Results 1 to 5 of 5
  1. Junior Member
    Student or Learner
    • Member Info
      • Native Language:
      • German
      • Home Country:
      • Germany
      • Current Location:
      • Japan

    • Join Date: Apr 2020
    • Posts: 41
    #1

    "can" & "be able to" do not always share the same meaning, do they?

    Hello everyone

    We use can to say that something is possible or allowed, or that somebody has the ability to do something.
    Let me use three examples, one for each case:

    1 I can come to your party on Friday.
    2 You can park here.
    3 I can play the guitar.

    But as we all know, can has has only two forms: can (presente tense) and could (past tense). So sometimes it is necessary to use be able to.
    If we use be able to for the above three examples wanting to express the meaings of possible, allowed and ability to do something, it appers to me that be able to does not cover all three meanings as can:

    1 I will be able to come to your party on Friday. (OK: able to conveys the meaning of "possibility")
    2. You will be able to park here. (This appers to me not to convey the meaining of "being allowed to")
    3. I will be able to play the guitar (Ok: able to, of course, conveys the meaning of "being able to do something")

    Therefore, I think that in sentence 2 be able to doesn't work well. It should be rather written as follows:

    You will be allowed to park here.

    What is your opinion on this?
    Thanks in advance

  2. Charlie Bernstein's Avatar
    VIP Member
    Other
    • Member Info
      • Native Language:
      • English
      • Home Country:
      • United States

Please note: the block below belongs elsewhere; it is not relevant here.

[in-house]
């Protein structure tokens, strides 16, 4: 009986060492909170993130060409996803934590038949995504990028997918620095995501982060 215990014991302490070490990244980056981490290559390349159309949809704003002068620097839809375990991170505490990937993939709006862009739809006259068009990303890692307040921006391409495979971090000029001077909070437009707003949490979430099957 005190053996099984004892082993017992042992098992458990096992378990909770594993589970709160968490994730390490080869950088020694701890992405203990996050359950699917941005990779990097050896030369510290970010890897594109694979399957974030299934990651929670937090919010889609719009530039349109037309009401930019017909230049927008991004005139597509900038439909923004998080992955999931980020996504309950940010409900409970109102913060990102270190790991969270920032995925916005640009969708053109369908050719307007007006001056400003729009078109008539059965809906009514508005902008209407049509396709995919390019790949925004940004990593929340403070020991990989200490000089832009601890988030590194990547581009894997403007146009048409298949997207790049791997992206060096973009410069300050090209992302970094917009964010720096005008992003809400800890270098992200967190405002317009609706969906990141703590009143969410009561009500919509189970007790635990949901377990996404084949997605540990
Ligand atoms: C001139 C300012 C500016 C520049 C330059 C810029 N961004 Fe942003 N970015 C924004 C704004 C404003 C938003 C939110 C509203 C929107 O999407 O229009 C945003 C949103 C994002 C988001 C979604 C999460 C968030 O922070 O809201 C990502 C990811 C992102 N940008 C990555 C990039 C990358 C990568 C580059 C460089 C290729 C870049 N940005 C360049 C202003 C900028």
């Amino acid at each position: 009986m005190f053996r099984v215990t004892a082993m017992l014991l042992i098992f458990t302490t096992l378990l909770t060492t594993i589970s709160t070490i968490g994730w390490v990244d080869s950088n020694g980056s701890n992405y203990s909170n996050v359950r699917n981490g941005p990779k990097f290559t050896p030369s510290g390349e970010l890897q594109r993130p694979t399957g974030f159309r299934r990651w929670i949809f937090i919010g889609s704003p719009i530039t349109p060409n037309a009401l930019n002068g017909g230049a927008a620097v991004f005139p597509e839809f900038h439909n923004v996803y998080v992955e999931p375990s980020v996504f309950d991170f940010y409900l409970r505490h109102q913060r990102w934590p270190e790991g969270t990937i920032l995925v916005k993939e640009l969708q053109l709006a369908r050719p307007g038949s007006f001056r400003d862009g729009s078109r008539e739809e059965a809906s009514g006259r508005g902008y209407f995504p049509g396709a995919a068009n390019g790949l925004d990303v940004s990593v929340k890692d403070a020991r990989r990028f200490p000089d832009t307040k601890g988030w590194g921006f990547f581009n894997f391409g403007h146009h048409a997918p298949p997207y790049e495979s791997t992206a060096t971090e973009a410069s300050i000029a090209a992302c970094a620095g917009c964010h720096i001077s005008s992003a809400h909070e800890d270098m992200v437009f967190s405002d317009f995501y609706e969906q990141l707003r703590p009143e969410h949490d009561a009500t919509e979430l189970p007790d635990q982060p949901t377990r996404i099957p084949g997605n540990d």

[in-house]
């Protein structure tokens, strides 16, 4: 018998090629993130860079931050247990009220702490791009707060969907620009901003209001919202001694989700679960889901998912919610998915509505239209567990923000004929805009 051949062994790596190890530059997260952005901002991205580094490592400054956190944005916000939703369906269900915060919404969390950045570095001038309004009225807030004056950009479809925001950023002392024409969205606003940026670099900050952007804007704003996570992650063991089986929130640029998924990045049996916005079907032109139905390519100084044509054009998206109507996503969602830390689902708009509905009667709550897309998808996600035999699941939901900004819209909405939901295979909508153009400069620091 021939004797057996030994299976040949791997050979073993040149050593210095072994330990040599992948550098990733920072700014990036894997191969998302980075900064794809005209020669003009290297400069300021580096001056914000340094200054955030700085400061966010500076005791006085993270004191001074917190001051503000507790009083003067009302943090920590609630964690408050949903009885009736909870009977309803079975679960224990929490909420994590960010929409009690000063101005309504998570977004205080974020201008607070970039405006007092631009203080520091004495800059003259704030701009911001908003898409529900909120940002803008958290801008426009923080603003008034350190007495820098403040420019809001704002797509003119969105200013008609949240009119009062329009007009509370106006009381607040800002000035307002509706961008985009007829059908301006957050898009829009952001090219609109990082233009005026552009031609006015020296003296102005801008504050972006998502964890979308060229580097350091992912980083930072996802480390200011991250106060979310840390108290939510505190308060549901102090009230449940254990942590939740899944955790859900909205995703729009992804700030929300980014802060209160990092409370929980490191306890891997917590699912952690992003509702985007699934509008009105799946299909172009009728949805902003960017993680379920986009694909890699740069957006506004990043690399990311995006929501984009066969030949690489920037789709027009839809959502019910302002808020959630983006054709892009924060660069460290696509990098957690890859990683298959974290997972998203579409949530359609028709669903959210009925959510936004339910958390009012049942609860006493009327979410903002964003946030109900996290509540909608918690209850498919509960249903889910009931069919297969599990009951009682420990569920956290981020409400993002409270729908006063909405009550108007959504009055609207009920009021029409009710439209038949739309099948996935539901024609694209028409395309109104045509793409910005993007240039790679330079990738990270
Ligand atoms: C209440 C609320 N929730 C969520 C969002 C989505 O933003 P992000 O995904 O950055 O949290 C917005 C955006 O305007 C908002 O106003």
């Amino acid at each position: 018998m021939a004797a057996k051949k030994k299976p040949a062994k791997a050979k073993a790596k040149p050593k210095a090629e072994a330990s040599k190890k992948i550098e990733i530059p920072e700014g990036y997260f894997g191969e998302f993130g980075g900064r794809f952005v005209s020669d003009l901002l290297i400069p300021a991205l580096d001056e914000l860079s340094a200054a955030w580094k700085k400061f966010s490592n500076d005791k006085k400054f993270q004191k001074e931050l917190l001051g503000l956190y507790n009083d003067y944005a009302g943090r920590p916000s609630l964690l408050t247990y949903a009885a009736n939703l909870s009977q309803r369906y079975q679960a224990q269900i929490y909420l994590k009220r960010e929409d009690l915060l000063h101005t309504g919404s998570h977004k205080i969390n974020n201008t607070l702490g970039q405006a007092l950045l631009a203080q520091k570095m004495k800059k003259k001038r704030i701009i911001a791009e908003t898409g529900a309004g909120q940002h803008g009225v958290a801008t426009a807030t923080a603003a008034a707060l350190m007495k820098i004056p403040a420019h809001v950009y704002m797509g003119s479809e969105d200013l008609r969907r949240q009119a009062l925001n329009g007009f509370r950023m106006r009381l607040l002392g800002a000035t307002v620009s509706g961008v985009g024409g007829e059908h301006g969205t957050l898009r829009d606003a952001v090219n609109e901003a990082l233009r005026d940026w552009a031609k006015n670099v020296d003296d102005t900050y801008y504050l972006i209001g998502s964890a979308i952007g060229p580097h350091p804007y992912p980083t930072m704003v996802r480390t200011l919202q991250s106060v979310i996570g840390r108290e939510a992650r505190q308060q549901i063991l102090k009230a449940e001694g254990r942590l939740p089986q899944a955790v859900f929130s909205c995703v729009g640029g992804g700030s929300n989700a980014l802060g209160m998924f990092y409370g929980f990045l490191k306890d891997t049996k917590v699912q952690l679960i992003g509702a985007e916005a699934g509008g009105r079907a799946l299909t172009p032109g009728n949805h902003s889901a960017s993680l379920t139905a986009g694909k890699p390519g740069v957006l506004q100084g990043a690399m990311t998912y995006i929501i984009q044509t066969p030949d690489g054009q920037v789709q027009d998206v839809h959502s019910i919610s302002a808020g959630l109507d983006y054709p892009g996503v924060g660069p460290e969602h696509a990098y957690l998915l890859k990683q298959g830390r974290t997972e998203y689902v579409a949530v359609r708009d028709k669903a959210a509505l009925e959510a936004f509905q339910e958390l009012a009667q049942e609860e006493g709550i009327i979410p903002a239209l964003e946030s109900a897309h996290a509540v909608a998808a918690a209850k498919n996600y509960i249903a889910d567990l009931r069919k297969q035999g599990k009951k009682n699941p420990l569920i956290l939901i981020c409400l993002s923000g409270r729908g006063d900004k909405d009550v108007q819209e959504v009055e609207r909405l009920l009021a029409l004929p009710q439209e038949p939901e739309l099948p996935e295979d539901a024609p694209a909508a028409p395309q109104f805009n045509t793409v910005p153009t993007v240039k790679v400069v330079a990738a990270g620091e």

• Current Location:
      • United States

    • Join Date: Jan 2009
    • Posts: 6,370
    #2

    Re: "can" & "be able to" do not always share the same meaning, do they?

    Quote Originally Posted by misu View Post
    Hello everyone

    We use can to say that something is possible or allowed, or that somebody has the ability to do something.
    Let me use three examples, one for each case:

    1 I can come to your party on Friday.
    2 You can park here.
    3 I can play the guitar.

    But as we all know, can has has only two forms: can (presente tense) and could (past tense). So sometimes it is necessary to use be able to.
    If we use be able to for the above three examples wanting to express the meaings of possible, allowed and ability to do something, it appers to me that be able to does not cover all three meanings as can:

    1 I will be able to come to your party on Friday. (OK: able to conveys the meaning of "possibility.")
    2. You will be able to park here. (This appears to me not to convey the meaning of "being allowed to.")
    3. I will be able to play the guitar (OK: able to, of course, conveys the meaning of "being able to do something.")

    Therefore, I think that in sentence 2 be able to doesn't work well. It should be rather written as follows:

    You will be allowed to park here.

    What is your opinion on this?
    Thanks.
    You're right that it shifts away from the idea of permission. But I think it would be understood.

    If you want to make it clearer that I'll be allowed to park there, you could put it that way: "You'll be allowed to park here."
    I'm not a teacher. I speak American English. I've tutored writing at the University of Southern Maine and have done a good deal of copy editing and writing, occasionally for publication.

  3. Junior Member